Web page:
How To Stay Safe On Facebook

It’s hard to imagine a world without Facebook. It’s changed the way we connect and interact with one another.

 

Facebook is an integral part of 2.2 billion active users’ lives.

 

But for all the good that it’s done, Facebook is often – and justifiably so – under fire for infringing on our privacy and sharing our personal data without our explicit permission.

 

This has left a lot of business owners and freelancers wondering if they should continue using Facebook.

 

Some major brands and public personalities have removed their pages and profiles from Facebook.

 

But for the business owner who has invested in building a platform on Facebook, this isn’t an easy option.

 

If you decide to stick with Facebook, it’s best to put some good habits in place, so that your data and privacy are protected – at least somewhat.

 

Here are just a few really easy ways to improve your safety and privacy while using Facebook…

1.    Lie about your age

Criminals only need a couple of vital pieces of your personal information in order to steal your identity.

One of these pieces is your birthdate.

It is very tempting – especially on Facebook – to share your birthday information.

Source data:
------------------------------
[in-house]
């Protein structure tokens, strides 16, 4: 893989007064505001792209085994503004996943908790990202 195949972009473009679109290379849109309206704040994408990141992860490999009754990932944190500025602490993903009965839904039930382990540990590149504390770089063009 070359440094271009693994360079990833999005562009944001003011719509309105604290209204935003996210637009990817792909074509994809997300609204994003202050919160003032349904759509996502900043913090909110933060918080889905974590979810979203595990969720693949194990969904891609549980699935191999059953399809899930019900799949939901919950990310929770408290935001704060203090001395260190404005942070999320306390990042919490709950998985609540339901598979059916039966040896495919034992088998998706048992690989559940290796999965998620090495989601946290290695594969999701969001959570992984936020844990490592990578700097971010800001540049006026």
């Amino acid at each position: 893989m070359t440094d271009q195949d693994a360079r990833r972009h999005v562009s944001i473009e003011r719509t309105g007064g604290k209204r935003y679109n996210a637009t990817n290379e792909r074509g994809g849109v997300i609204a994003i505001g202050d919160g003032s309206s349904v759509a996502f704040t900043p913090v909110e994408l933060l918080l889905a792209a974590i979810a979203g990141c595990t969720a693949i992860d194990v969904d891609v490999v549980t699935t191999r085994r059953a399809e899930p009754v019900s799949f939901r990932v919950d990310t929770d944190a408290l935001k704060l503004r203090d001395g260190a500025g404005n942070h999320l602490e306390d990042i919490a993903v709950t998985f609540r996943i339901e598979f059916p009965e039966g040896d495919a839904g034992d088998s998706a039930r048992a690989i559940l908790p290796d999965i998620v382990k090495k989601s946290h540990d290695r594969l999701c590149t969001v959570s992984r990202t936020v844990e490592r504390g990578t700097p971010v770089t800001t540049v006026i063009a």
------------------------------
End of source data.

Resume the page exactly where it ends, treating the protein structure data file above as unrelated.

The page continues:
After all, how will anyone know that it’s okay to send you happy birthday messages and memes if you don’t share your birthdate on your Facebook profile?

If you don’t want to miss out on you Facebook birthday wishes, the least you can do is not disclose the year you were born.

That’s right – it’s finally okay to lie about your age.

You can keep your year of birth a secret or just make one up to give identity thieves a false ray of hope.

2.    Delete your apps

Have you ever played one of those personality tests or games on Facebook, where you answer a bunch of innocuous questions to find out something useless about yourself?

Sure, you have.

We all have.

Come on, just admit it.

“Find out what pizza you should eat based on your Zodiac sign!”

“Discover your super-rare personality disorder!”

“These are the puppies you should adopt during the next full moon!”